A hilly stage with a lively uphill finish. The different finish means different teams will chase today because the slopes in Longwy are too much for most sprinters which in turn means more riders might fancy their chance in the day’s breakaway.
Stage 2 review: an instant breakaway of four riders but not necessarily a futile move. Taylor Phinney took the king of the mountains jersey and Yoann Offredo scooped up plenty of publicity for his Wanty-Gobert team. When asked what his plans were before the stage he cited the Ghislain Lambert film and team orders “to see Magicreme everywhere“, in other words his team had to get in the move. With 30km to go there was a crash at the front of the bunch which brought down many riders including Geraint Thomas, Chris Froome, Romain Bardet, Richie Porte and Robert Gesink and many more, some superficial injuries reported but nobody left the race. If the bunch sprint was a certainty, many teams saw their plans falls apart and most of the top riders came into the final 400m without help, having to watch their rivals and wait for others to make their move. Peter Sagan went first but his generous effort just launched the sprint for others while Marcel Kittel was out of the picture at first but bided his time in the slipstream before surging to the win. He was clearly the fastest in the finish. Second placed Arnaud Démare was close and will hope his team can deliver him again, this time he lost Mickaël Delage in the big crash and Ignatas Konovalovas to a puncture in the final kilometres. Mark Cavendish was an encouraging fourth after a long sprint in the headwind.
The Route: 212km across Belgium and Luxembourg before the races reaches France. The first climb is listed at Sart and 2.8km at 5.1% but the road rises long before, this is hilly country in the Ardennes and familiar to many racers from the Eneco Tour, the Ster ZLM and other events.
The climb to Eschdorf is listed as 2.3km at 9.3% and arguably the first real climb of the Tour with a pronounced gradient and hairpin bends. Along with the climb to Wiltz there’s a real opportunity to get out and take the mountains jersey and keep it for a day because tomorrow only has one marked climb so we can expect a breakaway to mop up the points.
The Finish: they ride downhill via some wide hairpin bends, pass over the railway line and after crossing the Chiers river they take the Rue de l’Abbatoir. With 2.3km the road dips down before a sharp left bend to funnel the riders onto a narrow road and the start of the climb to the finish, here the road rises a little more than the profile suggests before the start of the the Rue de la Banque, the steep part of the finish. It’s here they flick left, another pinch point where contenders need to be well-placed, and then they climb with 8-10% biting soon before the slope eases to 6%. There’s a left bend where it’s steep on the inside but worth the shortcut and then comes the flamme rouge, followed by a sharp bend to the right and the climbs at 3-4% to the line, easing for the final 100 metres.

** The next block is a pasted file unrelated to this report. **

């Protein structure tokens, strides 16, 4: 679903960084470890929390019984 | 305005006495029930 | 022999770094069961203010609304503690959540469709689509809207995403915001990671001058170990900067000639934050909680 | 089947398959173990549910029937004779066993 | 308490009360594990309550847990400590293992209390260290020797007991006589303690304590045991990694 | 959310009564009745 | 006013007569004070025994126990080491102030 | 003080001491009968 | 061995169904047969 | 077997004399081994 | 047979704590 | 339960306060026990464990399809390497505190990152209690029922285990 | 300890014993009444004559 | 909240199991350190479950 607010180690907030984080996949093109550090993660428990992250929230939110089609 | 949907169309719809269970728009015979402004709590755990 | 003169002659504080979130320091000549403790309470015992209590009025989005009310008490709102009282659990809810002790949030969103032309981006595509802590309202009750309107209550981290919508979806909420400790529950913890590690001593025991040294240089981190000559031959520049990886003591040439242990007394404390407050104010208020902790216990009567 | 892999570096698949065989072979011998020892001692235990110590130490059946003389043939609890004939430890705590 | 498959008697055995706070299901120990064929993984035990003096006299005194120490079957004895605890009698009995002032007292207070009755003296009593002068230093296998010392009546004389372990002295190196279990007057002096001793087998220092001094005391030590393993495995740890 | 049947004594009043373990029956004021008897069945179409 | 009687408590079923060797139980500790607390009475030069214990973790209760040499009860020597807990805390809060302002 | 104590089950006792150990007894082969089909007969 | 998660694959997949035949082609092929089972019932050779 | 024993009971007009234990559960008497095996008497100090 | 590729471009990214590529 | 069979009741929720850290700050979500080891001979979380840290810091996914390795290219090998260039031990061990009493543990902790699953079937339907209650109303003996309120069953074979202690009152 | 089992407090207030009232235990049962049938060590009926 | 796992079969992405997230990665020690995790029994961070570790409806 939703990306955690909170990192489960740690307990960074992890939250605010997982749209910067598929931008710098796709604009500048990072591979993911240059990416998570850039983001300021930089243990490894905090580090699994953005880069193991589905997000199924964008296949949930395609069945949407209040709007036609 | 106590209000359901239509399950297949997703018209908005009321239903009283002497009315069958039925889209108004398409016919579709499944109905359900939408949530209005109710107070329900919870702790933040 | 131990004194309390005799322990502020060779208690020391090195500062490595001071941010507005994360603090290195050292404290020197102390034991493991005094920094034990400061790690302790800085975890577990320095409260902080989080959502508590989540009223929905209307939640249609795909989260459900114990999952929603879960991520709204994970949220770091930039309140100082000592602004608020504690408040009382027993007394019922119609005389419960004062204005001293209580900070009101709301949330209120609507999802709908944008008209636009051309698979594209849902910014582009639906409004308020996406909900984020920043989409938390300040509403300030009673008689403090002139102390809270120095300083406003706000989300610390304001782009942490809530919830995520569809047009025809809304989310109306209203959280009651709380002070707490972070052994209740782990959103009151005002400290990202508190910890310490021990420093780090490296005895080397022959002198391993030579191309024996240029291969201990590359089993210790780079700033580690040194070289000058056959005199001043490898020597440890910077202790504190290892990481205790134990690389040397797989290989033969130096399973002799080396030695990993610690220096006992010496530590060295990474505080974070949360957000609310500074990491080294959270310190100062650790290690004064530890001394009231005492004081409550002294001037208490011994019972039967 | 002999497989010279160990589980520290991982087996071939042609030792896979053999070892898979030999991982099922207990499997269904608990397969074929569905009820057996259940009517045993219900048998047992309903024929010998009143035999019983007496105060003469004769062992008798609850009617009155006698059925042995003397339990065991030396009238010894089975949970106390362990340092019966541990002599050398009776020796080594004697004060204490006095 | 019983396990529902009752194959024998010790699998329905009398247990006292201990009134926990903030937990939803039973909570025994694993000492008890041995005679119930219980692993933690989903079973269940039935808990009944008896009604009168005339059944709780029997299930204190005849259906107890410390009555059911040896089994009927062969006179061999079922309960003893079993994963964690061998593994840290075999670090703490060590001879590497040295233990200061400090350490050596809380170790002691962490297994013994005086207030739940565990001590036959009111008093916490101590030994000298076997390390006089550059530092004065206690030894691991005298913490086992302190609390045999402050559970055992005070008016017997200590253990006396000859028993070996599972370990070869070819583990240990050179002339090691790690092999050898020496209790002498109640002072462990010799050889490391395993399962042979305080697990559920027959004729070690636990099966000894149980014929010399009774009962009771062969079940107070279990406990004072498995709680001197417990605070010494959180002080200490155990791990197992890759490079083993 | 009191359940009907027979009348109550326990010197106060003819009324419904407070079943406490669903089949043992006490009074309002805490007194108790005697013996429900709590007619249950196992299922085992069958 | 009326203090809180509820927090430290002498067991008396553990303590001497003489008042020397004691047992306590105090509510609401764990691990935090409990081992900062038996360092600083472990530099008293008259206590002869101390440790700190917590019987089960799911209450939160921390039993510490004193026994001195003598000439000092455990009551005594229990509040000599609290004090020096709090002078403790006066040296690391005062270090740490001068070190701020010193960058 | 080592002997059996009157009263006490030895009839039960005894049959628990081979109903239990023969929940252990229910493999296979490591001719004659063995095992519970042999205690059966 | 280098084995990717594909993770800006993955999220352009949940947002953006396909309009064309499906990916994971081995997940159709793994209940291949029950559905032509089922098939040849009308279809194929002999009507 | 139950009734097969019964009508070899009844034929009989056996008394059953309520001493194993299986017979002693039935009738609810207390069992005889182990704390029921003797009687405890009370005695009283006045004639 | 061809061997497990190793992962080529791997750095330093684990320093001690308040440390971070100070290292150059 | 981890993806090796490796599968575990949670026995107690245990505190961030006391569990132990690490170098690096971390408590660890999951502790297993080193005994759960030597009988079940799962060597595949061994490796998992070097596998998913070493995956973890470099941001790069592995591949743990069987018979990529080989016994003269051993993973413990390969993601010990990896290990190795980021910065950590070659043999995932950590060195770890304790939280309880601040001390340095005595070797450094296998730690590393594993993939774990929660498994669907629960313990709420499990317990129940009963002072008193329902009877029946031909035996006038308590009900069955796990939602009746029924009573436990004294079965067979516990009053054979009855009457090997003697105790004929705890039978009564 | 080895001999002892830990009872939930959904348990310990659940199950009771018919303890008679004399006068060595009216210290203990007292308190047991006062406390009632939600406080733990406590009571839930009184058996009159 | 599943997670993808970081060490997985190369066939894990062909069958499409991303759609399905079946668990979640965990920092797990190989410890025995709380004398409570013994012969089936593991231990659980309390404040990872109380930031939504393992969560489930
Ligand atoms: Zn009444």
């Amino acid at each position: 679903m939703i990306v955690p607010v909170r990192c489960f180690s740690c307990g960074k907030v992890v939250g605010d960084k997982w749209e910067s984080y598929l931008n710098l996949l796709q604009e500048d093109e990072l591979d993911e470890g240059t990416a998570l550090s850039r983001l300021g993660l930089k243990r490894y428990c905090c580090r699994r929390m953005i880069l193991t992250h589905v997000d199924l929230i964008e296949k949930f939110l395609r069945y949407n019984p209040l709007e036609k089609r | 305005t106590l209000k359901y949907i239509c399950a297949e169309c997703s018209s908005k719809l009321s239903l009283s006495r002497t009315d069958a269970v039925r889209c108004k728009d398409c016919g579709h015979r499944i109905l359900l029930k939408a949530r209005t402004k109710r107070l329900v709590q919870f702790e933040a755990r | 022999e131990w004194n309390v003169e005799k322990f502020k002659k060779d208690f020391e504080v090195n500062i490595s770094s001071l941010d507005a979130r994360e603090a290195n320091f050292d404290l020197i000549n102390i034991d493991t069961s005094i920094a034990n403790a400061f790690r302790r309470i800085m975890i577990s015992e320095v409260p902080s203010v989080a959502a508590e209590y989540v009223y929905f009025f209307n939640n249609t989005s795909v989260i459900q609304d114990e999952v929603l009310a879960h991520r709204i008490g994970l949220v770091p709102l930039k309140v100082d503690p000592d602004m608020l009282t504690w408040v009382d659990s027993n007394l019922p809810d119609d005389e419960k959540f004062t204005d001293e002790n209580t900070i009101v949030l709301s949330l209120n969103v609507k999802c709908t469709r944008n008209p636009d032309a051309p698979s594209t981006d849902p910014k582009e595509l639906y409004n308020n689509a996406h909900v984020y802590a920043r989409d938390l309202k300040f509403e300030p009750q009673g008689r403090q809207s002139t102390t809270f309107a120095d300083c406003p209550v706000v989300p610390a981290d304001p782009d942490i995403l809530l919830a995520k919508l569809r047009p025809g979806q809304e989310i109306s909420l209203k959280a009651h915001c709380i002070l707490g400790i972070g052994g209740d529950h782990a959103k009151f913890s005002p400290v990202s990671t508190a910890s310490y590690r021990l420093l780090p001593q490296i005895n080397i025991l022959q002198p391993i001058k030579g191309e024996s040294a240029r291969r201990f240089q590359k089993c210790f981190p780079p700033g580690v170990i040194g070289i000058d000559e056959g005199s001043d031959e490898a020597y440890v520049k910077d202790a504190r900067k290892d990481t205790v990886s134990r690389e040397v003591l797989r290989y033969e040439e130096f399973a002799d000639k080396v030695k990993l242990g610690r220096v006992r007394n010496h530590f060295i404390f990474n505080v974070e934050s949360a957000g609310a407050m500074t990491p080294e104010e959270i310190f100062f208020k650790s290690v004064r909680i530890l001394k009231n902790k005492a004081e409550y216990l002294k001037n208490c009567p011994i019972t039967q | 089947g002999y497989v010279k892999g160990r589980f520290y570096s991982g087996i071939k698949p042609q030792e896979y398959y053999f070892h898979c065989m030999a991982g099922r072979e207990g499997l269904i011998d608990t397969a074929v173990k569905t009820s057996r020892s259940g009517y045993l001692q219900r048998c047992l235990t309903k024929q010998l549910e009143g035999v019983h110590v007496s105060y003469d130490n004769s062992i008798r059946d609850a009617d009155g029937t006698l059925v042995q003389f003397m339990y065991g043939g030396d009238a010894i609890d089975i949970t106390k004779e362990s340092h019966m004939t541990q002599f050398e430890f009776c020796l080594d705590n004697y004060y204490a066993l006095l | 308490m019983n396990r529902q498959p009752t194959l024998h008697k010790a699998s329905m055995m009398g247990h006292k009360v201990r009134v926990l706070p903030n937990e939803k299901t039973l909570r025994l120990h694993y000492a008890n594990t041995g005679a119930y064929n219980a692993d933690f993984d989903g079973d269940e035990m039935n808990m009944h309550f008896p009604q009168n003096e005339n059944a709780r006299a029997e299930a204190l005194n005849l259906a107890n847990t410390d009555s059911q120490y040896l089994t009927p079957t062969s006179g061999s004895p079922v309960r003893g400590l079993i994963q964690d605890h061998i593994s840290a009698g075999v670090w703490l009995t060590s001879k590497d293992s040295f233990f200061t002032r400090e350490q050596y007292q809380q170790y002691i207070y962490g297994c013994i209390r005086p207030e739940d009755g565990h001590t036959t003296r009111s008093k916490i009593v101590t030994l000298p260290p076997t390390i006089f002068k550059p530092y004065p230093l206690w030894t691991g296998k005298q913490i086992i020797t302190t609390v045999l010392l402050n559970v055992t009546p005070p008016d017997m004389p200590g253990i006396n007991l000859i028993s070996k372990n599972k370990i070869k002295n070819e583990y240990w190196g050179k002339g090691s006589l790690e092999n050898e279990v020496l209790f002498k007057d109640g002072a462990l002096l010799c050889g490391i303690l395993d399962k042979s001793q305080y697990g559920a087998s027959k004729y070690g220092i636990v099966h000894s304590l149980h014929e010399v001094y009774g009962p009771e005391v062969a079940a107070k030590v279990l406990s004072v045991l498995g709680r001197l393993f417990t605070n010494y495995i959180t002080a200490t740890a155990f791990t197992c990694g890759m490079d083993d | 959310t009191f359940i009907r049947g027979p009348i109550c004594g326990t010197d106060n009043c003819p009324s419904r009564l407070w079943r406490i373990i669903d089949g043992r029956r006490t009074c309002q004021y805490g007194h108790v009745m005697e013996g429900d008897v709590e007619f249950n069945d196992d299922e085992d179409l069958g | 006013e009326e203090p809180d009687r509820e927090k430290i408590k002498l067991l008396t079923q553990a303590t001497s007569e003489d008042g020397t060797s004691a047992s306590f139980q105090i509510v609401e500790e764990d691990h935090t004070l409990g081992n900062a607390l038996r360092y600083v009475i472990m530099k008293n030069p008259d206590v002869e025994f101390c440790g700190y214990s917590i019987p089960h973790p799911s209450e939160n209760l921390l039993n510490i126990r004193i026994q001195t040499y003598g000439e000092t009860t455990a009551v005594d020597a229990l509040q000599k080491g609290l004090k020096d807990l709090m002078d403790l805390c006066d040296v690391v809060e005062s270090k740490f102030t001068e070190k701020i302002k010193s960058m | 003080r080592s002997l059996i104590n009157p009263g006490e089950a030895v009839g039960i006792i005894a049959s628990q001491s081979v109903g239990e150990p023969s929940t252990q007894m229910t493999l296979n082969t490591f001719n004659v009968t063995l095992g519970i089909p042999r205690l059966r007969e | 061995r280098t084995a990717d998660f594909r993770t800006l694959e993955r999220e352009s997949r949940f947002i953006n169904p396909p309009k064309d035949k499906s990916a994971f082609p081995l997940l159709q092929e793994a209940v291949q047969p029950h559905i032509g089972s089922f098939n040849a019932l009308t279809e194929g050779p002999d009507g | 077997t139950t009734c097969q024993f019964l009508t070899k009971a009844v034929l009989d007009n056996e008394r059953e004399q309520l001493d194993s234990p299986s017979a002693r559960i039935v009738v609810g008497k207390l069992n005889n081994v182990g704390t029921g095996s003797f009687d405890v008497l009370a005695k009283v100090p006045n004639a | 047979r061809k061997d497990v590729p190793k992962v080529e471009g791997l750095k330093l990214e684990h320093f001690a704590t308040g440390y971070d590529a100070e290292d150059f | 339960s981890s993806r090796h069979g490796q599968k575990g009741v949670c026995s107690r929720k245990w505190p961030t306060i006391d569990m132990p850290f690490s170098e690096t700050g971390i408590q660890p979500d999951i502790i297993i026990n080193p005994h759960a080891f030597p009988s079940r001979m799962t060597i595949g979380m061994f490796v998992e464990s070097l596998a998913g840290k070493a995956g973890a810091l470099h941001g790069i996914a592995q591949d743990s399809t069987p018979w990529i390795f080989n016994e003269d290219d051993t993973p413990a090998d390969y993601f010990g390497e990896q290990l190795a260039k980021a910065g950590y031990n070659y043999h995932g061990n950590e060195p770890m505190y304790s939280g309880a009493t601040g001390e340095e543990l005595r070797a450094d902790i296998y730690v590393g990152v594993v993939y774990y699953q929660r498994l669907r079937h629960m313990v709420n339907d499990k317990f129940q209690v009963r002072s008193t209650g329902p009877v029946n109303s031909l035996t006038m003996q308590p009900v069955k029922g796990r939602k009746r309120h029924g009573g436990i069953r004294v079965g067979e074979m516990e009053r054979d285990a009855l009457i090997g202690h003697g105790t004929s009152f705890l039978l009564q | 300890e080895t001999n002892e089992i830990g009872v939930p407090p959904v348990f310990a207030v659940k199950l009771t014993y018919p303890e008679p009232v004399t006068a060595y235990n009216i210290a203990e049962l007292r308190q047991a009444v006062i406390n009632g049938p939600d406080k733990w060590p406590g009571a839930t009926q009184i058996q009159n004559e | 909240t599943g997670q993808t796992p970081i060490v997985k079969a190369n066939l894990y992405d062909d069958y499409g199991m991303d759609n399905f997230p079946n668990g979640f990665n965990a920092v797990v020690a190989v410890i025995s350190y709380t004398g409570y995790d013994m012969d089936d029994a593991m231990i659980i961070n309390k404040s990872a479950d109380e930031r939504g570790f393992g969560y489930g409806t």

The Contenders: Peter Sagan is an obvious pick, he’s the normally the master at these kind of finishes. But you’ll remember Zdeněk Štybar winning ahead of him in the 2015 Tour de France in Le Havre, ditto Greg Van Avermaet in Rodez that year. But those were the days when Sagan kept finishing second, he’s a more prolific winner but both of those riders are contenders today. Štybar might be tasked with trying to get Matteo Trentin to the finish because the Italian is a 10 second time bonus away from the yellow jersey thanks to the hundredths of a second recorded in the time trial and Trentin will probably find this finish too much. Meanwhile also at Quick Step Philippe Gilbert‘s problem is not the climb, it’s the way the road levels out towards the finish. He used to be invincible in finishes like this but he’s about to turn 35 this week and doesn’t have that old zip so he’s not such a firm pick
Michael Matthews is a good challenger but how to beat Sagan? Does he ask his team for a high tempo on the steepest parts of the climb to try and put Sagan and the other sprinters into the red knowing he just might be able to outpace them or just simply stick to Sagan and hope for the best with 100 metres to go?
There’s a long list of other contenders who will queue on Sagan’s wheel. Diego Ulissi might prefer a slightly more sustained climb but is still very good for a finish like this and maybe UAE team mate Ben Swift can hold tight for the sprint. FDJ will count on Arthur Vichot who looked good in the Tour de Suisse but the level of opposition here is so big that a win seems unlikely. Orica-Scott have Michael Albasini, a specialist at uphill finishes but a rare winner outside his native Switzerland. Trek-Segafredo’s Fabio Felline could pounce, Cannondale-Drapac’s Patrick Bevin is handy for short uphill sprints and Dimension Data’s Edvald Boasson Hagen had a great time trial, the form is there. Finally Movistar’s Carlos Betancur who is looking much leaner these days, perhaps not the winner but we’ll see if he’s back to his fighting weight.
|Ulissi, Boasson Hagen, Felline, Albasini, Bevin, Van Avermaet, Gilbert, Kwiatkowski, Swift
Weather: cloudy with some sun at times, 18°C and a 20km/h wind from the west, meaning a light crosswind for 90% of the stage before a headwind for the final 20 minutes until the reach the finish in Longwy where they zig and zag to the finishing straight with a tailwind.
TV: live from the start at 12.15pm CET with the finish forecast for 5.20pm CET.